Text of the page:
Changing in Brussels it is just a thirty-five minute journey to this pocket metropolis. You can be sipping one of the five hundred different beers, each served in their own glass and enjoying steaming bowls of mussels with chips and mayonnaise within sight of the famous cathedral by 1.30 - this is an experience not to be missed.
If food is not your main priority then arriving at the grand central station, which is on three levels, puts you in the heart of the Diamond District. Having moved from the tawdry Nissan huts that sheltered under the railways arches it is now in a new home within the station complex. If you are looking for diamonds this is the place to come but the vast number and selection somehow cheapen their value. Each window is packed with diamonds of every size from small chips to egg size sparkling under the display lights make it look like “a bling paradise”.
However, it is worth taking time to visit one of the diamond cutting showrooms to learn about the transformation of the raw product into sparkling jewellery or industrial cutting tools. This gives you a more balanced view of why this city is the world’s centre for the diamond trade.
Its fashionable centre is easily accessible on foot and walking from the main station, down the pedestrian thoroughfare (Mier) is a shopper’s paradise. Here all the designer brands jostle for attention and the chic arcades offer smart eating places.
Antwerp is the home of Rubens and a visit to his house should not be missed – it nestles in a leafy square and offers the visitor a chance to see actual house where the great master lived and painted some of his most famous works.
The old town clusters around the cathedral and the market squares are all within its shadow. The Groenplaats is the largest and is the centre of a lively café culture which abounds in Antwerp. Moving in front of the cathedral you are in the Shoemakers Market (Handschoenmarkt) and this is crowded with lace and chocolate shops as well as fashionable restaurants.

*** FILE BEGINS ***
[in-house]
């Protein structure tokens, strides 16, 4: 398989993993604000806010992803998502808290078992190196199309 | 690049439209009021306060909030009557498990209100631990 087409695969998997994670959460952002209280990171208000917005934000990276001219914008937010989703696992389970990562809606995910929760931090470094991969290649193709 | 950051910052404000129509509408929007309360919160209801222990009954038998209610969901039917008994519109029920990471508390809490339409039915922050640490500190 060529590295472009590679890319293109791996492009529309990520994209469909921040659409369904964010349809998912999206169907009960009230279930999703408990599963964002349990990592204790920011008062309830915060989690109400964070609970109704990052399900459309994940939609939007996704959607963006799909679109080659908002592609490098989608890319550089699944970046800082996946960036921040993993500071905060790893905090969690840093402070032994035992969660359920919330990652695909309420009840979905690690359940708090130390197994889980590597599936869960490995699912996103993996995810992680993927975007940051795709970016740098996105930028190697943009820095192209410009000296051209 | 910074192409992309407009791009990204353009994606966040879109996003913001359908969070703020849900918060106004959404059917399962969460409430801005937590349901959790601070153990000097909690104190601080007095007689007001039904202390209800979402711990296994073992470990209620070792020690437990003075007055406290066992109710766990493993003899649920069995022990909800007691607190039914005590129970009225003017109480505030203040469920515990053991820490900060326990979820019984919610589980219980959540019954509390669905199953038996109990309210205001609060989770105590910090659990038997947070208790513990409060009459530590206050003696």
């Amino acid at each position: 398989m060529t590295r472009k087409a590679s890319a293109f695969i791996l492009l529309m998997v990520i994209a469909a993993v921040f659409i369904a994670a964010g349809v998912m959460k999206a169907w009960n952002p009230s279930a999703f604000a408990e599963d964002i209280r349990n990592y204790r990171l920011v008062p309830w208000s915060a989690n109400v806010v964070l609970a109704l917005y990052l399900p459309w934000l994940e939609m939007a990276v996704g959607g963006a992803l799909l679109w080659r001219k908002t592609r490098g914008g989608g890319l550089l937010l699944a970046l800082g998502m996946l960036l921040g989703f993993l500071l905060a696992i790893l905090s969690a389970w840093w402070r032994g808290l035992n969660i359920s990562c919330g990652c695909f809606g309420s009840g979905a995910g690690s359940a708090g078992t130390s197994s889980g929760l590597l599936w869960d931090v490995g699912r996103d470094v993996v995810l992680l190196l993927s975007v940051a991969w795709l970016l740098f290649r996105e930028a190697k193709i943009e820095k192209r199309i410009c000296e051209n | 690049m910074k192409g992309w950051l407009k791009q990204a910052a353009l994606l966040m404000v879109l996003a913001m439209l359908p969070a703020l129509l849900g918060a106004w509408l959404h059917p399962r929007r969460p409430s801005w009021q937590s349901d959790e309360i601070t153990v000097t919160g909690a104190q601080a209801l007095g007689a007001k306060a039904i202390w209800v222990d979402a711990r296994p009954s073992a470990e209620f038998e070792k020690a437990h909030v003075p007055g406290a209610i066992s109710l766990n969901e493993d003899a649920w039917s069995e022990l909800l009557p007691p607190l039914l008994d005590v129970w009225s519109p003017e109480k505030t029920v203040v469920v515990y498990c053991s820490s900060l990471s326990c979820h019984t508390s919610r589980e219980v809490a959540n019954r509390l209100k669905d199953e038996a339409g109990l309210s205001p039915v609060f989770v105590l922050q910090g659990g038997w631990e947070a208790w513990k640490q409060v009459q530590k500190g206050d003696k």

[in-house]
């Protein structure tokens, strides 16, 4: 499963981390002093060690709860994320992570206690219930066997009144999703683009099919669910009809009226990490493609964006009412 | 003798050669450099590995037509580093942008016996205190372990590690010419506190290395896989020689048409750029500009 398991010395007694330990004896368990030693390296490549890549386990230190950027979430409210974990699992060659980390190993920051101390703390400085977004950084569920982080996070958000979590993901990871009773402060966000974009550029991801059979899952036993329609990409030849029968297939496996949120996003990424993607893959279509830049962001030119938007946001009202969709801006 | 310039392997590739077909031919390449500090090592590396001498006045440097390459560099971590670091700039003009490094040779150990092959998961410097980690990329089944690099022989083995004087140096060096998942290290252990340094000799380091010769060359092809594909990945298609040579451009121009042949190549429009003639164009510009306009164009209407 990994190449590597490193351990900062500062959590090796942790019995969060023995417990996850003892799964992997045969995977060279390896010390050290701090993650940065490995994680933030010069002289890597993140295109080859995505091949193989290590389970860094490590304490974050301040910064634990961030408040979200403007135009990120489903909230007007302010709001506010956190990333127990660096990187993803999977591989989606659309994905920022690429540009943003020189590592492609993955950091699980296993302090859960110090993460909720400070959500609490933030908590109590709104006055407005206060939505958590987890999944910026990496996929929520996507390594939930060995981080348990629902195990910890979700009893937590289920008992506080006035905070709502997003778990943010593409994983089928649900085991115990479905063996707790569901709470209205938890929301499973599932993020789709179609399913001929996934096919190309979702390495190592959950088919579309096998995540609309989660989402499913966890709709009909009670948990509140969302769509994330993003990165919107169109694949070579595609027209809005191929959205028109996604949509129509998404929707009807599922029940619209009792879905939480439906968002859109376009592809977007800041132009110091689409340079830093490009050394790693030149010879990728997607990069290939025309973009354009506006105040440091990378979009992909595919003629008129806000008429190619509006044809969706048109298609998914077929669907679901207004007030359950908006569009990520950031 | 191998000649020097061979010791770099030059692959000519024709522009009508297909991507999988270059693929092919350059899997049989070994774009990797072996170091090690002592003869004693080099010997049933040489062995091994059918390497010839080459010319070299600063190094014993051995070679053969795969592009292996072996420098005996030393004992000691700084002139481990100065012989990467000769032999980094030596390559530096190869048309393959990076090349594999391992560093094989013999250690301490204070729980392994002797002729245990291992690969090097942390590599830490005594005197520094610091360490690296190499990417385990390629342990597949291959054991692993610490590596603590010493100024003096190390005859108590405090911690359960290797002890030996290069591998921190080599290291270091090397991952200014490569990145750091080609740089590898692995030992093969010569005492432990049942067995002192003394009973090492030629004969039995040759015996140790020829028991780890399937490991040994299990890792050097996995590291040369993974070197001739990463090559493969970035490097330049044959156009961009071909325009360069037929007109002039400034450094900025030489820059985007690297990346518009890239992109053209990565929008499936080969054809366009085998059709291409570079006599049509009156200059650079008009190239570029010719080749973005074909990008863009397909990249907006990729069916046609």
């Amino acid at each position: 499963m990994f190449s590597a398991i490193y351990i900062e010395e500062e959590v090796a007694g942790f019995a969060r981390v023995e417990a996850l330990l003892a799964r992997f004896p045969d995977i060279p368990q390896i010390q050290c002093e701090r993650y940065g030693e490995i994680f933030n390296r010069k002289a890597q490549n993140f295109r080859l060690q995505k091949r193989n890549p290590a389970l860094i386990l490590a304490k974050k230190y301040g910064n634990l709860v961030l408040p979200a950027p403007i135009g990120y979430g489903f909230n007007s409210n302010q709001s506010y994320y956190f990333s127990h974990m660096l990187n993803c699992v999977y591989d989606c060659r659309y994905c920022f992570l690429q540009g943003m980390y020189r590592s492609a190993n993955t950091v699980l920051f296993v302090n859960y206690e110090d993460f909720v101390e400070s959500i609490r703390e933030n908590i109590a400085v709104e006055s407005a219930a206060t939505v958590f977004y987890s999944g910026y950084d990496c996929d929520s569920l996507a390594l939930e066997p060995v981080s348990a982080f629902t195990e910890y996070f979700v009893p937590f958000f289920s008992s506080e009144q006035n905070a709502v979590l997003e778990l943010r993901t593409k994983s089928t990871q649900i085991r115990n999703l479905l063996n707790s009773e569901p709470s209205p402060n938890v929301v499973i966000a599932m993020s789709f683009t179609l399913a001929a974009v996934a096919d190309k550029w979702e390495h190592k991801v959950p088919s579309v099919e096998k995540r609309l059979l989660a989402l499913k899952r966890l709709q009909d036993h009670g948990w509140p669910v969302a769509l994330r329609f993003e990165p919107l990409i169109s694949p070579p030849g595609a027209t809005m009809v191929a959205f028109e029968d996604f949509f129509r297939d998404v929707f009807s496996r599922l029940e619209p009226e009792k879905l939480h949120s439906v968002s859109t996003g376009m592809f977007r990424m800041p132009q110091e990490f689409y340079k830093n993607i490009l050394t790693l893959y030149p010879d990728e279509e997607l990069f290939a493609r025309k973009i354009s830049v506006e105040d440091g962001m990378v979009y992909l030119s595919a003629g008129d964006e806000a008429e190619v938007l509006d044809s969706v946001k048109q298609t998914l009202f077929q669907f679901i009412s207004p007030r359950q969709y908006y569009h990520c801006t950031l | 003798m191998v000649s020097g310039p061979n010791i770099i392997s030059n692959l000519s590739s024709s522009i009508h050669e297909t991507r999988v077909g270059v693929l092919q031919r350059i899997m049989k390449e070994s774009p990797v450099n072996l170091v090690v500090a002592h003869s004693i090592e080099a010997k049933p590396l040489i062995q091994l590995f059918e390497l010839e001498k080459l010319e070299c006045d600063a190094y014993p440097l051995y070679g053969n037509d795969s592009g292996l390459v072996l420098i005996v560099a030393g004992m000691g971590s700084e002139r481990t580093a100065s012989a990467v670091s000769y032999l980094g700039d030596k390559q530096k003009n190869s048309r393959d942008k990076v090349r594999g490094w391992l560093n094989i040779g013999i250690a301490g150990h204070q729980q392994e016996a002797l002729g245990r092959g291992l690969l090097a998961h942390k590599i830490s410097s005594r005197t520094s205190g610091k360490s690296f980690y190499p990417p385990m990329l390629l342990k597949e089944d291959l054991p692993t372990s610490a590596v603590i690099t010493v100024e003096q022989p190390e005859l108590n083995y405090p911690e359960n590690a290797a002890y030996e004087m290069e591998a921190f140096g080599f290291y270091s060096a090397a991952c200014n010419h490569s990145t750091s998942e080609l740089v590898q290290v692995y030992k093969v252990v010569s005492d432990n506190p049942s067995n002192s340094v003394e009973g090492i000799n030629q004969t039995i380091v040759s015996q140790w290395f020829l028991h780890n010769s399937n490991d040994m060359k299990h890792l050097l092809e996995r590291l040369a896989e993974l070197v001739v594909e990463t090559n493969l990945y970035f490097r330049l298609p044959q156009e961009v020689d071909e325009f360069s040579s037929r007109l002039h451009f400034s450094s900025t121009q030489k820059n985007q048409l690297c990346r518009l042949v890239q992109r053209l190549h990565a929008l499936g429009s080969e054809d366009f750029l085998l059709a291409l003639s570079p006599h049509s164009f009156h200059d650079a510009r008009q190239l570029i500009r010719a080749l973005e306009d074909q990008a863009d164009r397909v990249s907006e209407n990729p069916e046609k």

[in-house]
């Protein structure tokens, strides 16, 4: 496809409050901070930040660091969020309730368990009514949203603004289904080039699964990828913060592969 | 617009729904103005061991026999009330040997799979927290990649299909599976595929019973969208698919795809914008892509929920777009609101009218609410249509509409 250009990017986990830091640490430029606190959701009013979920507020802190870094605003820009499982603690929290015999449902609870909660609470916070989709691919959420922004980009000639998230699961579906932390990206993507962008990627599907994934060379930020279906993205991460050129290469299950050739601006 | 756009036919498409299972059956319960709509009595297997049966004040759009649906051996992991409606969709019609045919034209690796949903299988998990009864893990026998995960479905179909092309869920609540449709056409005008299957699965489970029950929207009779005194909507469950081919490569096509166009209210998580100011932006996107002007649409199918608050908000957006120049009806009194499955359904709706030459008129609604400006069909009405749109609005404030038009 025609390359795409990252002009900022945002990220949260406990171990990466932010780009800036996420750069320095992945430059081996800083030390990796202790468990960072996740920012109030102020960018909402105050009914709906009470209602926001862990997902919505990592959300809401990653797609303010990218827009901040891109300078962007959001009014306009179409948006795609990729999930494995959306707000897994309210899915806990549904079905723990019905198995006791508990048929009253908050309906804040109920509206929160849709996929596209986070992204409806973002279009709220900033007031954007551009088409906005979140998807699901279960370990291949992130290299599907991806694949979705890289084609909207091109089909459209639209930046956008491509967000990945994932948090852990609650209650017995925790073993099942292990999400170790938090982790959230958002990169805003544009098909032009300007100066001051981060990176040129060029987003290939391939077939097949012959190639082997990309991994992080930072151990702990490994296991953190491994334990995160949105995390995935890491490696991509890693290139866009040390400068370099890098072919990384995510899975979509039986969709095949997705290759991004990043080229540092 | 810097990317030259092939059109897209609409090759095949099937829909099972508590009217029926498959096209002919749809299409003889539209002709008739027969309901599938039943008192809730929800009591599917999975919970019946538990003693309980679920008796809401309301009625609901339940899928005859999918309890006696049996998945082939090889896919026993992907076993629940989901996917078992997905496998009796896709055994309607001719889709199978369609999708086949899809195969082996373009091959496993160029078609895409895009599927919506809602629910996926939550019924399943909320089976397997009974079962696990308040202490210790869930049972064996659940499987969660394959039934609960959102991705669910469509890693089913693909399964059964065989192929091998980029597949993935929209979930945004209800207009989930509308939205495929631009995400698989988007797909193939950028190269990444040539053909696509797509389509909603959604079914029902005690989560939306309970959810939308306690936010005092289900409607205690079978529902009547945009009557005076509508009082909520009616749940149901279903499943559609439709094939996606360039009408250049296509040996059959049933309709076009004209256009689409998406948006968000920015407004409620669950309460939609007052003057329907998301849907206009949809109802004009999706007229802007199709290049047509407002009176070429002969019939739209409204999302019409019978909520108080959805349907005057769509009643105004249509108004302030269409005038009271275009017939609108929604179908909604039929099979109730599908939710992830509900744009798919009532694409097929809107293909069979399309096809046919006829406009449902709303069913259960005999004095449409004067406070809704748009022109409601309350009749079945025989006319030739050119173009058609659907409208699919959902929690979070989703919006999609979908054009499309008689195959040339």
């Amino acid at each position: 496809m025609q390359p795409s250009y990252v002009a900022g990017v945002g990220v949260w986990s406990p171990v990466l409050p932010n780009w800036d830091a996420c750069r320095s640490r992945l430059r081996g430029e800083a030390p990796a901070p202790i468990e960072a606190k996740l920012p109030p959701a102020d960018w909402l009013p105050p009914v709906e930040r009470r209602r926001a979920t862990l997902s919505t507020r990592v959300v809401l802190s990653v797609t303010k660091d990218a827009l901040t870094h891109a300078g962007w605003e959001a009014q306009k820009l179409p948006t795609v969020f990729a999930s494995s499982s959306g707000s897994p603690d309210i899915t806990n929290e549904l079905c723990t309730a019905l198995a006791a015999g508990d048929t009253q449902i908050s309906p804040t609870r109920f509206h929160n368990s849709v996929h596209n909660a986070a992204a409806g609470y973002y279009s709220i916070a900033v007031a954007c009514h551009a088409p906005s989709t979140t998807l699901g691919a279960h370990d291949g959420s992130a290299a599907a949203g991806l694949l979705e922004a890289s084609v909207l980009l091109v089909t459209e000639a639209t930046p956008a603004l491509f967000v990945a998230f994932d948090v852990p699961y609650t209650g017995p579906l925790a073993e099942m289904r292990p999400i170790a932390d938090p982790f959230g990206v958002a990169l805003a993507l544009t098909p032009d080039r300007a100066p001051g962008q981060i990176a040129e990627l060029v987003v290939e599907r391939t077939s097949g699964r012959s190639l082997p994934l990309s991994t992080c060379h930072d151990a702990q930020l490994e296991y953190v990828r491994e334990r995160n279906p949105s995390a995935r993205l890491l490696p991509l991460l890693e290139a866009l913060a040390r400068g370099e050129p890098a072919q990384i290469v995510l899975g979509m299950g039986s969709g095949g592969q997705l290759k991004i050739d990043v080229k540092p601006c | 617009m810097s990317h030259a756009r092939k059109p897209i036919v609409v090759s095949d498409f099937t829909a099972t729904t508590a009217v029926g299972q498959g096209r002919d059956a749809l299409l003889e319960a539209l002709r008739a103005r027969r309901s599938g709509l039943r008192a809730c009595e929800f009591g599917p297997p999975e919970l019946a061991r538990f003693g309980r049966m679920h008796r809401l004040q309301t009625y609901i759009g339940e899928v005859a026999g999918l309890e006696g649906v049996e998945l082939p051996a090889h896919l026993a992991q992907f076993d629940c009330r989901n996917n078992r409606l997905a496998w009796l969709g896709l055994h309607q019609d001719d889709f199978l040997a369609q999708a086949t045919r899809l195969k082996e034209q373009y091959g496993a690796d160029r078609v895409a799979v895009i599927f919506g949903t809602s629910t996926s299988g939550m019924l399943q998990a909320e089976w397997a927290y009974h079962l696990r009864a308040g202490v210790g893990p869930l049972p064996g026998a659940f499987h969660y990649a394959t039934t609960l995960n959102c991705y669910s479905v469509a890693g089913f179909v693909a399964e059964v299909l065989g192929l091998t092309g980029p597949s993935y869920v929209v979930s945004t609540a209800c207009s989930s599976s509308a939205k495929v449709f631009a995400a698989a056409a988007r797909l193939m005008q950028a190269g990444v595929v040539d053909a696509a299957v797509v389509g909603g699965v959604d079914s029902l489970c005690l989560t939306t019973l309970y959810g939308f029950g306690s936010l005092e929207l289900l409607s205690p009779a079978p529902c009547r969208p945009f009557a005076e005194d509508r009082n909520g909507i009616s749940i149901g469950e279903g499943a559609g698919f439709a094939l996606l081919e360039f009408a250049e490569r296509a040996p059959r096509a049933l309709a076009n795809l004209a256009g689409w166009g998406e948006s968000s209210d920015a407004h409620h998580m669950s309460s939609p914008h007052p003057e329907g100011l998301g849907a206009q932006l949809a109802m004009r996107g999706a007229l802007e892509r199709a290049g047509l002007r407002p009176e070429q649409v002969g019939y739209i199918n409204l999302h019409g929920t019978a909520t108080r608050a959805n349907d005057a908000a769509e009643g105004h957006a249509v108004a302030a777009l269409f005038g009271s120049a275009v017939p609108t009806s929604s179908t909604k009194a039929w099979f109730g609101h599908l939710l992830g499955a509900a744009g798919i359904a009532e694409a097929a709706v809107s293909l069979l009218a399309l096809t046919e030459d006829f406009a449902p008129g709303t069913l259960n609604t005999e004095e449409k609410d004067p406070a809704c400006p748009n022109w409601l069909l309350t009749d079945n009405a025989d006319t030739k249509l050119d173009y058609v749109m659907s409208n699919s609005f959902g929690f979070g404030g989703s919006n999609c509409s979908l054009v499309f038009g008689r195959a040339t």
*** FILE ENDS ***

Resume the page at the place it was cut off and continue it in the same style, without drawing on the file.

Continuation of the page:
The Town Hall is in the Grote Markt and is an imposing building surrounded by impressive guild houses. In front of the Town Hall is the celebrated Brabo fountain – which tells the legend of Salvius Brabo who defeated the giant Druoon Antigoon and inflicted on him the same punishment that the giant had meted out to sailors unable to pay his toll: Brabo cut off the giant’s hand and threw it into the River Schelde.
Walking down to the river one is immediately reminded that Antwerp is a world port as the Schelde gives access to the sea. Luxury apartments look over the broad sweep of the river and give this part of the city a truly cosmopolitan feel.
This is a city that offers the visitor history and modernism – good food and culture in equal measures. It is not as well known as Brussels or Bruges but is well worth a visit and it will draw you back time and again.